St Vincent de Paul Society
A Submission to the Legal and Constitutional References Committee on the Excision of Certain Islands from Australiaâ€™s Migration Zone
St Vincent de Paul Society National Council
Executive Summary The St Vincent de Paul Society recommends not only the rejection of the amendments to the Bill but the immediate withdrawal of the Bill on Excision of Parts of Australia and its Territory, in its entirety, based on the following:
The Implication of Excision for Border Security: i.
It incorrectly implies that our borders are under threat from terrorists arriving in Australia in unsafe vessels, posing as refugees and asylum seekers.
It incorrectly implies that this legislation is necessary to address people-smuggling.
It incorrectly implies that Australian borders need to be protected from asylum seekers.
It sends out a message that Australia is not concerned about people who are fleeing persecution.
The effect of excision on affected communities, including Indigenous communities: These communities, with their fragile infrastructures and unique cultures, will feel the brunt not only of the arrival of asylum seekers but also the administrative aftermath and confusion that will automatically follow.
Whether the legislation is consistent with Australiaâ€™s international obligations: It appears that the proposed legislation is not consistent with Australiaâ€™s international obligations or the spirit of those obligations under numerous international covenants and treaties to which it is a signatory.
St Vincent de Paul Society National Council
Introduction The St Vincent de Paul welcomes the opportunity to contribute to what is a very important social justice issue facing the Australian people, namely how we deal with asylum seekers coming to Australia. In many ways this issue will signal to those both inside and outside of Australia the sort of people we are. The Society supports the inquiry because it believes that any decision to excise certain islands from Australiaâ€™s migration zone will have an impact on Australia; its people; and its regard for human rights, international agreements and conventions. At the outset we emphasize that we are opposed to the proposed amendment to the legislation. The Society is disappointed that this legislation is even being contemplated. It contravenes the social justice principles of fairness and equity. It effectively denies the right of protection for people fleeing persecution.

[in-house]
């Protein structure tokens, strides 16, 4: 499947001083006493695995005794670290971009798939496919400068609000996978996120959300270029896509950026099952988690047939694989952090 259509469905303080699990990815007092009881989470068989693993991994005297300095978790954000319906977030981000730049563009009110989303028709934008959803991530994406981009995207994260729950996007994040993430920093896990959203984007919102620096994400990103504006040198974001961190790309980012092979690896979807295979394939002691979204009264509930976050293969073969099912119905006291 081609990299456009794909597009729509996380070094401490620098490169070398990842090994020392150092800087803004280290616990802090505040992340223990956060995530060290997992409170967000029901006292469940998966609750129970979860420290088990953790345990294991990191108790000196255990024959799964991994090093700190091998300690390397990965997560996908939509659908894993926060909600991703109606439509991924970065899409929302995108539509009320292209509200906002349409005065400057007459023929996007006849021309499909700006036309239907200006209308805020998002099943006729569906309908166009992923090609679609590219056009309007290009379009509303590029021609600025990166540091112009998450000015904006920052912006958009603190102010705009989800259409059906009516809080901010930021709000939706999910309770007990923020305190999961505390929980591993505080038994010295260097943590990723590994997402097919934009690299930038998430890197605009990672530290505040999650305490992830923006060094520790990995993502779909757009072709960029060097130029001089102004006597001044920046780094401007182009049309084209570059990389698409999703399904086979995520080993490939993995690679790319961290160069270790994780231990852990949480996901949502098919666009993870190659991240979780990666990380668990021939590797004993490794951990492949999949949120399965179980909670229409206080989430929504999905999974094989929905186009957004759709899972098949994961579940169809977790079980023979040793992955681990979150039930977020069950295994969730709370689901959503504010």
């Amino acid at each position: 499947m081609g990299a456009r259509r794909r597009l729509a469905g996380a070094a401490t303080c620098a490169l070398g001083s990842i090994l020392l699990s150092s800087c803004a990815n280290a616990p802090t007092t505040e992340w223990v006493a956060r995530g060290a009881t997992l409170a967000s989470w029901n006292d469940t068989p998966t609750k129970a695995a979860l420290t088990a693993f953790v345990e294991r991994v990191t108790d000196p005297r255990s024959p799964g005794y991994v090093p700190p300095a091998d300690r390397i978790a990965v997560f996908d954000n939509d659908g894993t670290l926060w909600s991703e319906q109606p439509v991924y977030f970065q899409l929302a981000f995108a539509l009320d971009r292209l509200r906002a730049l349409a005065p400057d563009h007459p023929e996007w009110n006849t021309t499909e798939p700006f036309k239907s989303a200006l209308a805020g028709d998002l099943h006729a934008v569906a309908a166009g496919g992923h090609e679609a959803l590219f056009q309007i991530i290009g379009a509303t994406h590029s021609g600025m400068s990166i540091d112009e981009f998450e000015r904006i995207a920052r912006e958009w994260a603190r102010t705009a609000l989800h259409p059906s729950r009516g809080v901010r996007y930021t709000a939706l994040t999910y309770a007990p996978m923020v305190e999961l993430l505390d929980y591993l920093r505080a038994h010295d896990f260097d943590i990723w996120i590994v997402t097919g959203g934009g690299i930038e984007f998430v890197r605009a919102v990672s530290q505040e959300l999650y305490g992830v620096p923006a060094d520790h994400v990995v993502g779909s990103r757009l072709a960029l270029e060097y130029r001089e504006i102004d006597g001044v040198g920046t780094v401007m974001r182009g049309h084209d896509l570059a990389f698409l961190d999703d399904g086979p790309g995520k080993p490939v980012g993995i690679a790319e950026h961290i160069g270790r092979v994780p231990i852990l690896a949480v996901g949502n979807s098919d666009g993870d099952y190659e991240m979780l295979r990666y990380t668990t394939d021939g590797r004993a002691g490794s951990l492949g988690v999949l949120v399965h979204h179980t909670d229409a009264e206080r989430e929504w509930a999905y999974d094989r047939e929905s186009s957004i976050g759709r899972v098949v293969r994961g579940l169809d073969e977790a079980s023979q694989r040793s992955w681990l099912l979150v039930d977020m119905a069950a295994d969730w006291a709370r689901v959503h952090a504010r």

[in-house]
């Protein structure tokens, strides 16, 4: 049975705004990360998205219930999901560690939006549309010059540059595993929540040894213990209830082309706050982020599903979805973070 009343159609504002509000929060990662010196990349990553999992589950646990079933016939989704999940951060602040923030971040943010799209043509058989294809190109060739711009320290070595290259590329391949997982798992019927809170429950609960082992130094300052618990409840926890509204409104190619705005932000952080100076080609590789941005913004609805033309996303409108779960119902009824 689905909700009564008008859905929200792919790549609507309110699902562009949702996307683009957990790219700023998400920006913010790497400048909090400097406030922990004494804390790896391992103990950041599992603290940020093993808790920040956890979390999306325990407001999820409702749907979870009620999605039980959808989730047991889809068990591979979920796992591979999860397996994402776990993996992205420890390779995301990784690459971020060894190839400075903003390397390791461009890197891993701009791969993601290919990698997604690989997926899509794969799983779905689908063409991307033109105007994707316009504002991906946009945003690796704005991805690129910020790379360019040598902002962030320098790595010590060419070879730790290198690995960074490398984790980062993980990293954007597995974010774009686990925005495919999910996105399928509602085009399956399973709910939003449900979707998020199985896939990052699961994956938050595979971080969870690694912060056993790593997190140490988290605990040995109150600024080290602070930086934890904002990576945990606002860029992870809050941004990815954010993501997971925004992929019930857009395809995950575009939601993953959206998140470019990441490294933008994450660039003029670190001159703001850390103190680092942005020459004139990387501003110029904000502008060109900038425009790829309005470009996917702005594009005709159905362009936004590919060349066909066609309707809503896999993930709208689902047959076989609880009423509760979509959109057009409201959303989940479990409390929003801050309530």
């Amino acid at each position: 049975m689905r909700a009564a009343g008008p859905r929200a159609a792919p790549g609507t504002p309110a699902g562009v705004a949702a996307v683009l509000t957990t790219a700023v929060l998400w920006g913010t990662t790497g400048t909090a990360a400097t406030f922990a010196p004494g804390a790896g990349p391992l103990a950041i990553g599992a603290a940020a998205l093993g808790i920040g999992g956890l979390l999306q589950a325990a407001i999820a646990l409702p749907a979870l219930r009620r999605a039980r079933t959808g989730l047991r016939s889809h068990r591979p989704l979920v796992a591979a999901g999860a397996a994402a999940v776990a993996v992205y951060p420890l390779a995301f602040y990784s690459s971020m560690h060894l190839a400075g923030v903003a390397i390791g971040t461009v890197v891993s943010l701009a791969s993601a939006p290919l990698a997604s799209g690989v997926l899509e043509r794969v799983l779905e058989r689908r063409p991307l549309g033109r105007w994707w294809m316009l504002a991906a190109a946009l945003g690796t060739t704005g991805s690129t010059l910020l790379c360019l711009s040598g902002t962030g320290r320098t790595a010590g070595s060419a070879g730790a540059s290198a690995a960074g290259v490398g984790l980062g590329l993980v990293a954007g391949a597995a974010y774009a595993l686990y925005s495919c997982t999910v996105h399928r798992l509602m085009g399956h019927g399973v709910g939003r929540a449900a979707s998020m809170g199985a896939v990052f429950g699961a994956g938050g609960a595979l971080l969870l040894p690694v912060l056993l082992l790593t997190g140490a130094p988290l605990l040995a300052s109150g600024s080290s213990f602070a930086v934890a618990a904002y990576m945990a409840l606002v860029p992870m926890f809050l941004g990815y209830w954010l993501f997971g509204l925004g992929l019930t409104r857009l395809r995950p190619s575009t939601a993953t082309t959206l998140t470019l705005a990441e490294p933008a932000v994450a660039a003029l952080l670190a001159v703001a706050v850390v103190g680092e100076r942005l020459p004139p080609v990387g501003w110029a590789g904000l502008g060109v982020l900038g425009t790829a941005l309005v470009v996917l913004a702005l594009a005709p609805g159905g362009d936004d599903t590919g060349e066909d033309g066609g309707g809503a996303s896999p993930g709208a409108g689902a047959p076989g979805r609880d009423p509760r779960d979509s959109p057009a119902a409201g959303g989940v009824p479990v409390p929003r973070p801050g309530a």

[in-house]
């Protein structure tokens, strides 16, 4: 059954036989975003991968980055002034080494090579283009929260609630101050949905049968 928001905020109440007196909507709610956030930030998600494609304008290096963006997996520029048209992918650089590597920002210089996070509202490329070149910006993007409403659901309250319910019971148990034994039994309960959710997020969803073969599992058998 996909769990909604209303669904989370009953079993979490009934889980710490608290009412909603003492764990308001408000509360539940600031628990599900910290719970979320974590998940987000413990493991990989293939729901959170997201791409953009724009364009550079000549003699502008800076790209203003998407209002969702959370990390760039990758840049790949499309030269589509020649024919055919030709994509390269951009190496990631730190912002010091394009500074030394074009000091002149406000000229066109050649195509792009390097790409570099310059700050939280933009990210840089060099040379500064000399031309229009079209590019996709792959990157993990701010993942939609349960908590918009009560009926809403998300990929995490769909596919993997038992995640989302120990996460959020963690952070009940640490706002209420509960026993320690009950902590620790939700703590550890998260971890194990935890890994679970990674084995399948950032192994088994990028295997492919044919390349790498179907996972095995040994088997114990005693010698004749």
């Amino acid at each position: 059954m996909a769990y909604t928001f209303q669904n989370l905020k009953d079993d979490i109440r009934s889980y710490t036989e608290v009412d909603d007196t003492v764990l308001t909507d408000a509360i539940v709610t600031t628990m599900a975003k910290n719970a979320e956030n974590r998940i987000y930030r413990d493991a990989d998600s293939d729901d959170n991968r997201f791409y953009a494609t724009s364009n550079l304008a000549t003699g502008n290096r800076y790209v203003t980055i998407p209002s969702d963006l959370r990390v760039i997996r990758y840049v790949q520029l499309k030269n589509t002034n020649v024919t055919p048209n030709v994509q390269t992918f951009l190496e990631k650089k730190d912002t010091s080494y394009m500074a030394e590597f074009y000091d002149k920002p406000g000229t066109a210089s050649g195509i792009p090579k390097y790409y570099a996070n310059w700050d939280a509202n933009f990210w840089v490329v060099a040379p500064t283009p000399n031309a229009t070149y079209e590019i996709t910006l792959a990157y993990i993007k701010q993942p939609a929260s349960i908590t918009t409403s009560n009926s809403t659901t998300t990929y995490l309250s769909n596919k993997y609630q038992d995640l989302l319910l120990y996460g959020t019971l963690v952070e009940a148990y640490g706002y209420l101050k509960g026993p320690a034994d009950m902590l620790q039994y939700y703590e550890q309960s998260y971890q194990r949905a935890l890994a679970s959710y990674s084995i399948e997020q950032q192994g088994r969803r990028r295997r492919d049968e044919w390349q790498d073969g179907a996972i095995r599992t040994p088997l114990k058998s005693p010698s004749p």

The St Vincent de Paul Society The St Vincent de Paul Society is a one of the largest charities in Australia with over 39000 members extending across all states and represented in all suburbs, towns and small communities. The St Vincent de Paul Society has been assisting people in need and in difficulty in Australia for more than 117 years. It is now one of the largest and most cost-effective welfare organisations in Australia. More importantly it is the only charitable organisation to visit people in their homes, and thus have a special perspective of the needs and situations of those in Australia most vulnerable to economic change. The St Vincent de Paul Society is not without experience and expertise in dealing with refugee and migrant issues. Indeed, from the time of its founding in The Rocks area of Sydney in 1881, the Society in Australia worked amongst the people displaced from their homelands by economic and political pressures and who arrived here in destitute circumstances. Similarly the Society worked intensively in 1948 and beyond with the displaced persons and refugees fleeing the turmoils facing Europe following World War II. More
St Vincent de Paul Society National Council recently it has provided a range of services including emergency relief, household formation support, accommodation programs, information and casework services and settlement programs. By way of example we have: *
Provided pastoral support to many thousands of Vietnamese refugees from 1976 to 1987 in most capital cities in Australia;
Provided accommodation and settlement support to over 40 Cambodians and their families in 1985 in Sydney alone;
Assisted over 4,000 Kosovar refugees under the Safe Haven program;
Established Hostels for Refugees and Asylum Seekers;
Actively participated in the Community Refugee Support Scheme since 1980;
Established a travel loan fund for refugees to bring out close family members from 1994 to 1999;
Managed the CALFRIC Loan Scheme on behalf of the Commonwealth Government from 1977 to 1997;
Contracted in 2000 by the Commonwealth to provide Household Formation Support services to refugees and humanitarian entrants in NSW, ACT, Victoria, Western Australia and Queensland.